First Anniversary

Dear Departed One,

The evening

became evening

became dark,

led you to Nowhere.


I knelt at that threshold

whispering all the words

I knew into Winter

night after long night

down on my knees.

I couldn’t leave.


But Spring came and ice broke.

I mixed your ash in with the seeds

answered soil’s call to be fed.

Prayers now in my palms,

under my nails, turning the earth.

I watched green take the field,

raise the vine, feed the bud

and blood of strawberry

opened my lips.


I walked then

in our old places

as green turned to flame,

turned to brown,

everything fell down

and this is the day

you’ve been gone

in all the seasons.


I’ve used up my prayers


A white goose rises

so close I hear air lift each feather,

the sound of earth embracing sky,

turning me into the shift

where I no longer speak

but instead listen to hear

from the wind,

from the field,

from the snow

the prayer

you make now

for me.


There is plenty of contemporary writing about grief and mourning, but I’ve found it to be very clinical and its focus on the individual isolating. As a society, we have forgotten that the Goddess and Her Stories are guides for our grief and mourning, but She hasn’t forgotten us. She remains as She Who Watches and comes to us when we are in need, even when we don’t turn to Her.

She Who Watches showed me Her face as the Egyptian Goddess Isis, and Her story has been as a guide for me to creative mourning. Yes, even in the deepest loss, Isis shows us how that the new is being born.

DGT Isis

Isis from The Dark Goddess Tarot

There are many version of her story.  I will share with you a version of that story that has 5 parts; you might call them tasks that Isis assists us to complete:

  • Wild grief, weeping, and seeking.
  • Finding the Beloved Dead in Unexpected Places.
  • Re-membering.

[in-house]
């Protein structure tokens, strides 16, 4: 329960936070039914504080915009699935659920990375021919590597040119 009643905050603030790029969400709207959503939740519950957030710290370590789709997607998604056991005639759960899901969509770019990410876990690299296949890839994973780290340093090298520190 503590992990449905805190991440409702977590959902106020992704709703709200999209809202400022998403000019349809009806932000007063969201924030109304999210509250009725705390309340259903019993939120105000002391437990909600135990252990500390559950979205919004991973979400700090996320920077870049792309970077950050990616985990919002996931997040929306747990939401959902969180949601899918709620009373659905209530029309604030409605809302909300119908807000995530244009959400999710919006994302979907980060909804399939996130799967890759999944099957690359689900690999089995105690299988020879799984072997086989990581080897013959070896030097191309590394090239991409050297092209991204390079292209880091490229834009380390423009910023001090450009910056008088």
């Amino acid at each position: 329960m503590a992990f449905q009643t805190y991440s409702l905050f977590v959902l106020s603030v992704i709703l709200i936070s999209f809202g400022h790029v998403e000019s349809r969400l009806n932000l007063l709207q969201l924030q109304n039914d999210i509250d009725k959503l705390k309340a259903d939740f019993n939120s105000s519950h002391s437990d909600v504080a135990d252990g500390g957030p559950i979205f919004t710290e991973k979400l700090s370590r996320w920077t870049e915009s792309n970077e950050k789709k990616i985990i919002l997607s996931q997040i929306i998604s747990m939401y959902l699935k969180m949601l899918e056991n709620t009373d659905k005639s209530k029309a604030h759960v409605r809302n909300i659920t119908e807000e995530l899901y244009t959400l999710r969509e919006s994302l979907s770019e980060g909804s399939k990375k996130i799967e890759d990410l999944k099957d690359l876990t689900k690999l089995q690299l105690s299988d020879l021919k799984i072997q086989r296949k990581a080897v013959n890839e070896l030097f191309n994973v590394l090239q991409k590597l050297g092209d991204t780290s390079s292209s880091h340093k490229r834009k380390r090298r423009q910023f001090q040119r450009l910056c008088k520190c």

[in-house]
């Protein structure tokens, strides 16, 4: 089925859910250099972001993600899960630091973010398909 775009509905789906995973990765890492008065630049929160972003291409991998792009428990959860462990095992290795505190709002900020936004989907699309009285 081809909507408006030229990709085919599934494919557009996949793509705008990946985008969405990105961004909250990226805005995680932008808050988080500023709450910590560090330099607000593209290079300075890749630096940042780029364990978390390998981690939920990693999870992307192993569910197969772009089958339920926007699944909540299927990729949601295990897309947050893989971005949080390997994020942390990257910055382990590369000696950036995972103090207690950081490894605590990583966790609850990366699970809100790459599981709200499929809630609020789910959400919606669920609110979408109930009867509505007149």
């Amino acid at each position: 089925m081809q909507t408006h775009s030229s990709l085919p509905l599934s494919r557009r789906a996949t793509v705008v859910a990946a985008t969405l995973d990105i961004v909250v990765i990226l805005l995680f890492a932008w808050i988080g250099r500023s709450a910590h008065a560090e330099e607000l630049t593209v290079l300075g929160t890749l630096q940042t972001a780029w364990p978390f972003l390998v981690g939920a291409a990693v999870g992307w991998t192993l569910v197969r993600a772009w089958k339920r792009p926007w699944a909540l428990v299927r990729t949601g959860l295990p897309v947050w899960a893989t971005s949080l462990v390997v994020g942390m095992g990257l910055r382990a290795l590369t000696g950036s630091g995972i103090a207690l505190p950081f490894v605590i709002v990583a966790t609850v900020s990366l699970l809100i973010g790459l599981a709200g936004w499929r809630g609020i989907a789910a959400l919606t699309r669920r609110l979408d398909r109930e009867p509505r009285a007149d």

• Conception of new life.
  • Shapeshifting for the Living and the Dead.

Continue reading on my Art of Change Tarot blog

Wild Wisdom Series

I have started a series of poetic nature meditations inspired by the many wonderful photos I have.  I’ve been posting them to my Tarot blog, but they certainly fit the themes of this blog as well.  Periodically, I’ll let you know about the offerings over there so you can decide if you want to make a cyber trip.  Unlike today’s New England weather, travel is easy and there is no snow in cyberspace!

Gate of Water

John at Water Edge








Dream of Water

Trail of Cedars Close







Gate of Fire

Burn and growth 2 of Wands







Dream of Fire


The Field Where I Laid Him

With the help of friends, I scattered John’s ashes in a field destined for flowers in a place that he loved.  I thought mostly about how his ashes would mix with and feed the blooming flowers, but the field is ever changing.  It buds and blooms and decays and disappears.  In September all of these life-death processes exist side by side.

Two weeks ago they plowed over the field.  I knew it would happen and, yet, seeing the empty field hurt, brought John’s absence into sharp focus.  OK, the field will be my teacher of loss, I thought. But this week when I returned, the field was green again!  Winter rye, that potent soil fixer, was already growing and greening the plowed rows again. Life and death are in a dance together and we do well to learn its power.

What follows is a glimpse into that changing field interspersed with quotes from Normandi Ellis’s Awakening Osiris:  The Egyptian Book of the Dead (Phanes Press, 1988).  It’s a book of John’s that when I pulled it off the shelf this past winter brought me great comfort.

The Field

“I am like that old [Egyptian God] Osiris waking in the night. Drunk on the cool wine of darkness, I eat the bread of life and die. I know. I am blessed by mortality. I am a field enduring, growing wheat one year, barley the next, tangled flowing papyrus, a hill of sand. I am ever after changing, while the eye of the watcher shines and takes me in” (p.52).

Just scattered with ash

New field slant

“Even nothing can not last. The seed laid into the void must grow.  The candle’s only purpose is to shine in the darkness. Bread is meant to be ground for pulp in the teeth. The function of life is to have something to offer death. Ah, but the spirit lies always between, coming and going in and out of heaven, filling and leaving the houses of earth” (p. 58)

First flower

First Flower

“I come forth from the edge of heaven. … A half moon, I sail on the edge of heaven.  The wheat in my field has sprung up in straight rows.  I am guardian against forgetfulness, keeping watch, moving on” (p. 134).

Full flower

Full Bee in Sunflower


Full Yellow Flowers

Full Sunflowers against purples